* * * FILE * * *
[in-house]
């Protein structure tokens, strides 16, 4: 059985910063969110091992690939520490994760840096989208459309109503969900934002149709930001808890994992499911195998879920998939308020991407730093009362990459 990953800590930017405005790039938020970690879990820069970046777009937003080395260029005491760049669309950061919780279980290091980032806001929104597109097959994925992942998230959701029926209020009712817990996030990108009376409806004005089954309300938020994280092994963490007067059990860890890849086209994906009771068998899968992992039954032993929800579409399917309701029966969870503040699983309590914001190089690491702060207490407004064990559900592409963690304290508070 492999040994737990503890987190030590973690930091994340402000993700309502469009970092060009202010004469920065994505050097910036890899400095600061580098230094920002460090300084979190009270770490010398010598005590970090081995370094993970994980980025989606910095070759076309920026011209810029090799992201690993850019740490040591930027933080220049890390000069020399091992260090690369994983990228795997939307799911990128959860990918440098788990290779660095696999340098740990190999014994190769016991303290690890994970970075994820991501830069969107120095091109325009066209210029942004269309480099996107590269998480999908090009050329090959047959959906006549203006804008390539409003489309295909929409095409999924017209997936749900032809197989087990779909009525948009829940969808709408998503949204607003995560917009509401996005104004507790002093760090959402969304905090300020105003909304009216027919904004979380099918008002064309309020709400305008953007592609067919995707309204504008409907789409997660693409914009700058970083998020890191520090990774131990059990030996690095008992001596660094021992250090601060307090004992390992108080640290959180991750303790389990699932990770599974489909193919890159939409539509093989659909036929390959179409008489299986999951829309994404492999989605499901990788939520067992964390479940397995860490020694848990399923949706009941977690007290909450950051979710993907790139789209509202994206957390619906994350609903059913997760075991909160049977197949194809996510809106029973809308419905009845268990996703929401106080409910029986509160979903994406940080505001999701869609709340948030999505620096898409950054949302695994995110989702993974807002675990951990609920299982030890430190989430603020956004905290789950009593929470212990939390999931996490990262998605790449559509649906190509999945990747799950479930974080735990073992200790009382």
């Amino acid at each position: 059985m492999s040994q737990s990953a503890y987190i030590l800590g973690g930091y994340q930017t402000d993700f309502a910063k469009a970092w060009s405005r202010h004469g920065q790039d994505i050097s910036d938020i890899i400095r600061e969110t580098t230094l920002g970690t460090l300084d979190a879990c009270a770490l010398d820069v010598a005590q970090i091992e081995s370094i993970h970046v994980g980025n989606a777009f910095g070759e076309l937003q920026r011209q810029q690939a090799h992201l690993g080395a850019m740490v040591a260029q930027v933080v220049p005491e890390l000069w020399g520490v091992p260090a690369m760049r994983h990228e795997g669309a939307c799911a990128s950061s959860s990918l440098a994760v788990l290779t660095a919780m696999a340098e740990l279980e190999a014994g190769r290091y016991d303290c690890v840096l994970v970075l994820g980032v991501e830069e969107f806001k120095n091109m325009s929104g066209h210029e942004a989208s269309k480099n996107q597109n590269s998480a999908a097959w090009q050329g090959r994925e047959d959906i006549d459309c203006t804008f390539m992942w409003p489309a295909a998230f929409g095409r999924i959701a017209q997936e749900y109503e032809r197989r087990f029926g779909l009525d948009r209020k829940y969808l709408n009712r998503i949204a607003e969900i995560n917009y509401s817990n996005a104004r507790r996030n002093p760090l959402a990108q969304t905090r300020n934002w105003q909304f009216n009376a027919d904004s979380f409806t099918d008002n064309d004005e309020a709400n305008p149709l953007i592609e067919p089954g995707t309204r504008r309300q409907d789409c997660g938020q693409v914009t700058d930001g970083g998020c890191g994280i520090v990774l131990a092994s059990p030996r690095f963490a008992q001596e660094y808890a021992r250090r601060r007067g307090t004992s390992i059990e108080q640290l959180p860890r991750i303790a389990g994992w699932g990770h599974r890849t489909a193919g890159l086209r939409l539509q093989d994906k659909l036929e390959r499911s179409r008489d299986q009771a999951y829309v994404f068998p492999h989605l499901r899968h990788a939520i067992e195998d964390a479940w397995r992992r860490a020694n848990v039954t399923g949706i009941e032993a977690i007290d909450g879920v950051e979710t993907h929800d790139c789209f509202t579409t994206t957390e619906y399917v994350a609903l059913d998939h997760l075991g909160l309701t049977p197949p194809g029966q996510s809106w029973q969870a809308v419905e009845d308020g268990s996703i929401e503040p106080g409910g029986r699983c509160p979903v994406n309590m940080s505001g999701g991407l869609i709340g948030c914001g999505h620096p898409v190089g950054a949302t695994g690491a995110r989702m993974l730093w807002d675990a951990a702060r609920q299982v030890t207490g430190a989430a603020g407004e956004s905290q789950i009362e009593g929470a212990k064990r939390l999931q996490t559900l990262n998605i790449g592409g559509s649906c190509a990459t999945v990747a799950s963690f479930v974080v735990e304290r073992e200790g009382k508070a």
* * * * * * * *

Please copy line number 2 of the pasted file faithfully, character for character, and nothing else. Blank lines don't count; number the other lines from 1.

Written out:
């Protein structure tokens, strides 16, 4: 059985910063969110091992690939520490994760840096989208459309109503969900934002149709930001808890994992499911195998879920998939308020991407730093009362990459 990953800590930017405005790039938020970690879990820069970046777009937003080395260029005491760049669309950061919780279980290091980032806001929104597109097959994925992942998230959701029926209020009712817990996030990108009376409806004005089954309300938020994280092994963490007067059990860890890849086209994906009771068998899968992992039954032993929800579409399917309701029966969870503040699983309590914001190089690491702060207490407004064990559900592409963690304290508070 492999040994737990503890987190030590973690930091994340402000993700309502469009970092060009202010004469920065994505050097910036890899400095600061580098230094920002460090300084979190009270770490010398010598005590970090081995370094993970994980980025989606910095070759076309920026011209810029090799992201690993850019740490040591930027933080220049890390000069020399091992260090690369994983990228795997939307799911990128959860990918440098788990290779660095696999340098740990190999014994190769016991303290690890994970970075994820991501830069969107120095091109325009066209210029942004269309480099996107590269998480999908090009050329090959047959959906006549203006804008390539409003489309295909929409095409999924017209997936749900032809197989087990779909009525948009829940969808709408998503949204607003995560917009509401996005104004507790002093760090959402969304905090300020105003909304009216027919904004979380099918008002064309309020709400305008953007592609067919995707309204504008409907789409997660693409914009700058970083998020890191520090990774131990059990030996690095008992001596660094021992250090601060307090004992390992108080640290959180991750303790389990699932990770599974489909193919890159939409539509093989659909036929390959179409008489299986999951829309994404492999989605499901990788939520067992964390479940397995860490020694848990399923949706009941977690007290909450950051979710993907790139789209509202994206957390619906994350609903059913997760075991909160049977197949194809996510809106029973809308419905009845268990996703929401106080409910029986509160979903994406940080505001999701869609709340948030999505620096898409950054949302695994995110989702993974807002675990951990609920299982030890430190989430603020956004905290789950009593929470212990939390999931996490990262998605790449559509649906190509999945990747799950479930974080735990073992200790009382």